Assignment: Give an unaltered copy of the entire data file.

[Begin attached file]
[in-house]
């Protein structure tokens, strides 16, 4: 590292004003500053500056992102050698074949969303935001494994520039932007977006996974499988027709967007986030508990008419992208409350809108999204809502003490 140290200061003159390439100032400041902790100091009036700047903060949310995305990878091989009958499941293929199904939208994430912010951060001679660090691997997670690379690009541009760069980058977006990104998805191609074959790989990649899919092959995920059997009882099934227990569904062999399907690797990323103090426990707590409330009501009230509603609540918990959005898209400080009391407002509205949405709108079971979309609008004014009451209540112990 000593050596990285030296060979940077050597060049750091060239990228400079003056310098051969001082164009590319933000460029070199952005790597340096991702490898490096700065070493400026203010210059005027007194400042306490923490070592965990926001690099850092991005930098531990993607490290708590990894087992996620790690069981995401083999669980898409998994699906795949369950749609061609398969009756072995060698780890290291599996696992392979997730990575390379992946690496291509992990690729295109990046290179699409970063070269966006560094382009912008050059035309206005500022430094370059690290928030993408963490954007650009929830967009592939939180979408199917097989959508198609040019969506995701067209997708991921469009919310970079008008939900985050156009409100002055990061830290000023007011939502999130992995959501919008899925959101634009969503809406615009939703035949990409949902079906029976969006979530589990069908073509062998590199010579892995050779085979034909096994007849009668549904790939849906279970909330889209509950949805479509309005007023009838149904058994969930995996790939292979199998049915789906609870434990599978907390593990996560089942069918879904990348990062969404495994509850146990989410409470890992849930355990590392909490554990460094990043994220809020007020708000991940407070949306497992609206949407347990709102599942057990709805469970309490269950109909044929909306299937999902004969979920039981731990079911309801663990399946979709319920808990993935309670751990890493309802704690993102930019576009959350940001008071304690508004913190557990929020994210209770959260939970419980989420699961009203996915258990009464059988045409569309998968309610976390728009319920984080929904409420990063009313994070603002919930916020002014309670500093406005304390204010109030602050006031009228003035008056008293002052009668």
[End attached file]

[in-house]
């Protein structure tokens, strides 16, 4: 590292004003500053500056992102050698074949969303935001494994520039932007977006996974499988027709967007986030508990008419992208409350809108999204809502003490 140290200061003159390439100032400041902790100091009036700047903060949310995305990878091989009958499941293929199904939208994430912010951060001679660090691997997670690379690009541009760069980058977006990104998805191609074959790989990649899919092959995920059997009882099934227990569904062999399907690797990323103090426990707590409330009501009230509603609540918990959005898209400080009391407002509205949405709108079971979309609008004014009451209540112990 000593050596990285030296060979940077050597060049750091060239990228400079003056310098051969001082164009590319933000460029070199952005790597340096991702490898490096700065070493400026203010210059005027007194400042306490923490070592965990926001690099850092991005930098531990993607490290708590990894087992996620790690069981995401083999669980898409998994699906795949369950749609061609398969009756072995060698780890290291599996696992392979997730990575390379992946690496291509992990690729295109990046290179699409970063070269966006560094382009912008050059035309206005500022430094370059690290928030993408963490954007650009929830967009592939939180979408199917097989959508198609040019969506995701067209997708991921469009919310970079008008939900985050156009409100002055990061830290000023007011939502999130992995959501919008899925959101634009969503809406615009939703035949990409949902079906029976969006979530589990069908073509062998590199010579892995050779085979034909096994007849009668549904790939849906279970909330889209509950949805479509309005007023009838149904058994969930995996790939292979199998049915789906609870434990599978907390593990996560089942069918879904990348990062969404495994509850146990989410409470890992849930355990590392909490554990460094990043994220809020007020708000991940407070949306497992609206949407347990709102599942057990709805469970309490269950109909044929909306299937999902004969979920039981731990079911309801663990399946979709319920808990993935309670751990890493309802704690993102930019576009959350940001008071304690508004913190557990929020994210209770959260939970419980989420699961009203996915258990009464059988045409569309998968309610976390728009319920984080929904409420990063009313994070603002919930916020002014309670500093406005304390204010109030602050006031009228003035008056008293002052009668």